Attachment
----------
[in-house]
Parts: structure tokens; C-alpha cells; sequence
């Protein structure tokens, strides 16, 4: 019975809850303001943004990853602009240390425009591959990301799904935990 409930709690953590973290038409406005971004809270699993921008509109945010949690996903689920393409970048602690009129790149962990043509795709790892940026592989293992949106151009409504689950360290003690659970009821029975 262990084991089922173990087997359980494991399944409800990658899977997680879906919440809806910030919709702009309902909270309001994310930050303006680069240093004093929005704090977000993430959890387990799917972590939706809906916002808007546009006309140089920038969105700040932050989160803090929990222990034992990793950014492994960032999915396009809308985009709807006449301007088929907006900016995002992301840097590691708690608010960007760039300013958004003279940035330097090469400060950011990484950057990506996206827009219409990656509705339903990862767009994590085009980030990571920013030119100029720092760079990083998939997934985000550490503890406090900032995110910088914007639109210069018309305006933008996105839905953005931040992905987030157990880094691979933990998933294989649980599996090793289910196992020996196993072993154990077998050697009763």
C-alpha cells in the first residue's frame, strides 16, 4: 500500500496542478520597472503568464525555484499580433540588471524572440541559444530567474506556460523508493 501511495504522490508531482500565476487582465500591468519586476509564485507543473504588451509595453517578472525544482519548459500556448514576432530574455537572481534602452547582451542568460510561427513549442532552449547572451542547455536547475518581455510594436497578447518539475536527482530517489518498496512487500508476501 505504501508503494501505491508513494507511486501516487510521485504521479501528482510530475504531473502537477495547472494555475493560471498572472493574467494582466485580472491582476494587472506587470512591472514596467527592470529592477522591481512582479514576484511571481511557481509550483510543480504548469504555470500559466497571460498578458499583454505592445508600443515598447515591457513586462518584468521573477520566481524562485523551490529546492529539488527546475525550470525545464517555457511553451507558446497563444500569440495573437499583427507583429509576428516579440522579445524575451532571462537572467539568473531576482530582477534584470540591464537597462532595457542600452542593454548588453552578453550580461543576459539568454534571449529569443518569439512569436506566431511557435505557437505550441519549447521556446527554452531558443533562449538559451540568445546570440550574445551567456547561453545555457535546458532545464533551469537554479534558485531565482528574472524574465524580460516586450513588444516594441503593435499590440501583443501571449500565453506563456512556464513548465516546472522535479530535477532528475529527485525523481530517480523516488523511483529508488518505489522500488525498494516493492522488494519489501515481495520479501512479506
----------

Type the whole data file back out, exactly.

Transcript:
[in-house]
Parts: structure tokens; C-alpha cells; sequence
């Protein structure tokens, strides 16, 4: 019975809850303001943004990853602009240390425009591959990301799904935990 409930709690953590973290038409406005971004809270699993921008509109945010949690996903689920393409970048602690009129790149962990043509795709790892940026592989293992949106151009409504689950360290003690659970009821029975 262990084991089922173990087997359980494991399944409800990658899977997680879906919440809806910030919709702009309902909270309001994310930050303006680069240093004093929005704090977000993430959890387990799917972590939706809906916002808007546009006309140089920038969105700040932050989160803090929990222990034992990793950014492994960032999915396009809308985009709807006449301007088929907006900016995002992301840097590691708690608010960007760039300013958004003279940035330097090469400060950011990484950057990506996206827009219409990656509705339903990862767009994590085009980030990571920013030119100029720092760079990083998939997934985000550490503890406090900032995110910088914007639109210069018309305006933008996105839905953005931040992905987030157990880094691979933990998933294989649980599996090793289910196992020996196993072993154990077998050697009763």
C-alpha cells in the first residue's frame, strides 16, 4: 500500500496542478520597472503568464525555484499580433540588471524572440541559444530567474506556460523508493 501511495504522490508531482500565476487582465500591468519586476509564485507543473504588451509595453517578472525544482519548459500556448514576432530574455537572481534602452547582451542568460510561427513549442532552449547572451542547455536547475518581455510594436497578447518539475536527482530517489518498496512487500508476501 505504501508503494501505491508513494507511486501516487510521485504521479501528482510530475504531473502537477495547472494555475493560471498572472493574467494582466485580472491582476494587472506587470512591472514596467527592470529592477522591481512582479514576484511571481511557481509550483510543480504548469504555470500559466497571460498578458499583454505592445508600443515598447515591457513586462518584468521573477520566481524562485523551490529546492529539488527546475525550470525545464517555457511553451507558446497563444500569440495573437499583427507583429509576428516579440522579445524575451532571462537572467539568473531576482530582477534584470540591464537597462532595457542600452542593454548588453552578453550580461543576459539568454534571449529569443518569439512569436506566431511557435505557437505550441519549447521556446527554452531558443533562449538559451540568445546570440550574445551567456547561453545555457535546458532545464533551469537554479534558485531565482528574472524574465524580460516586450513588444516594441503593435499590440501583443501571449500565453506563456512556464513548465516546472522535479530535477532528475529527485525523481530517480523516488523511483529508488518505489522500488525498494516493492522488494519489501515481495520479501512479506